Distributing Delicious Content

29.02.2016 |

Episode #6 of the course Startup marketing for everyone by Jonah Bliss


Content marketing. Sponsored content. Blogging, native advertising, branded content…. Basically, these are all just different ways to refer to when a company produces content (an article, video, infographic, maybe even a custom mini-game) that then lives on their own site, or perhaps they pay a news site to run it for them.



The truth is, content marketing comes in many forms. If you have a boat load of money, it can be beautiful and actually informative, such as those the New York Times creates for its advertisers.

For those on a more limited budget, you can start your own blog. Don’t just write about your company, but write about the world in which it operates. Tell stories about your customers. Share experiences you’ve learned from. Come up with clever examples of people using your product in unexpected ways.

Once you’ve proven you have interesting stories to tell, try pitching guest posts to other blogs that cover your field. Maybe you can get a one-off story that links back to you, or maybe you can get your very own column where you plug your product with a little “sponsored by” blurb at the bottom.


Emails and Audience Building

Once someone is on your blog, what do you do with them? While in a perfect world they would immediately buy your product, most people don’t think like that. Instead, they want to learn more, get comfortable with your brand, and then maybe make a purchase down the line.

That means it’s very important to stay in touch with them, ideally by email. Make sure the site holding your content has a very clear CTA (call to action) where people can sign up for your newsletter. This gives you an opportunity not just to share your future stories with them, but occasionally to offer them discounts, promotions, and other nudges to get them to make a purchase.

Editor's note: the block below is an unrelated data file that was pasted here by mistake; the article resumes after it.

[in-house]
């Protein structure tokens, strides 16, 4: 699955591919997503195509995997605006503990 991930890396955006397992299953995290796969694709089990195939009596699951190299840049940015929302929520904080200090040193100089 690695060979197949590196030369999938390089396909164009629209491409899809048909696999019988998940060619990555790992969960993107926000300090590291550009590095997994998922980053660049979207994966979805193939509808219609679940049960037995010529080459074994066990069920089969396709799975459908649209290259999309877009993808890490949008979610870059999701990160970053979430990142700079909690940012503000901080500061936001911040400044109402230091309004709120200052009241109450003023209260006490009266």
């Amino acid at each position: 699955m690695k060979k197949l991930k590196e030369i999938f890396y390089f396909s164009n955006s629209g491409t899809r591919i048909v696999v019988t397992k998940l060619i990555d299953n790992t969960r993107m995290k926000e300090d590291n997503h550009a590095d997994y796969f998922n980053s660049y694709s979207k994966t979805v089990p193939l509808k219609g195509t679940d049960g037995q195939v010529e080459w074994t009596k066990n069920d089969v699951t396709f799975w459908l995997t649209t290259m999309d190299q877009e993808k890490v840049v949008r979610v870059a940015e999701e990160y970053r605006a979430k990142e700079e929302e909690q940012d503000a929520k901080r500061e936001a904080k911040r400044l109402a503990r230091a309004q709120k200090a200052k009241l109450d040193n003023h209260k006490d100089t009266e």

The easiest tool to use for sending marketing emails is Mailchimp. Not only are their basic plans free, but they offer easy templates, keep you compliant with spam rules, and offer all sorts of helpful advice on how to improve your emails using A/B testing.


Content Inspiration

Still not sure what your brand’s content should be? Well, look through some of the world’s best examples for inspiration. Red Bull has managed to turn a sugary soda into a “lifestyle brand” through never-ending extreme sports content. Priceonomics uses the information generated by their own product to turn data into fascinating stories. ContentIntent even creates content marketing about content marketinghow meta!


This is content. Don’t you want a Red Bull now?

This is content. Don’t you want a Red Bull now?


And if those aren’t enough to inspire you, there’s always the “skyscraper technique.” Find something someone else in your field has written about, and then make it BIGGER AND BETTER. Make it longer. Update the information. Include better photos. Whatever it is, just improve upon the original, throw it on your blog, tell people about it, and then rinse and repeat.


Recommended book

“Content Inc.: How Entrepreneurs Use Content to Build Massive Audiences and Create Radically Successful Businesses” by Joe Pulizzi


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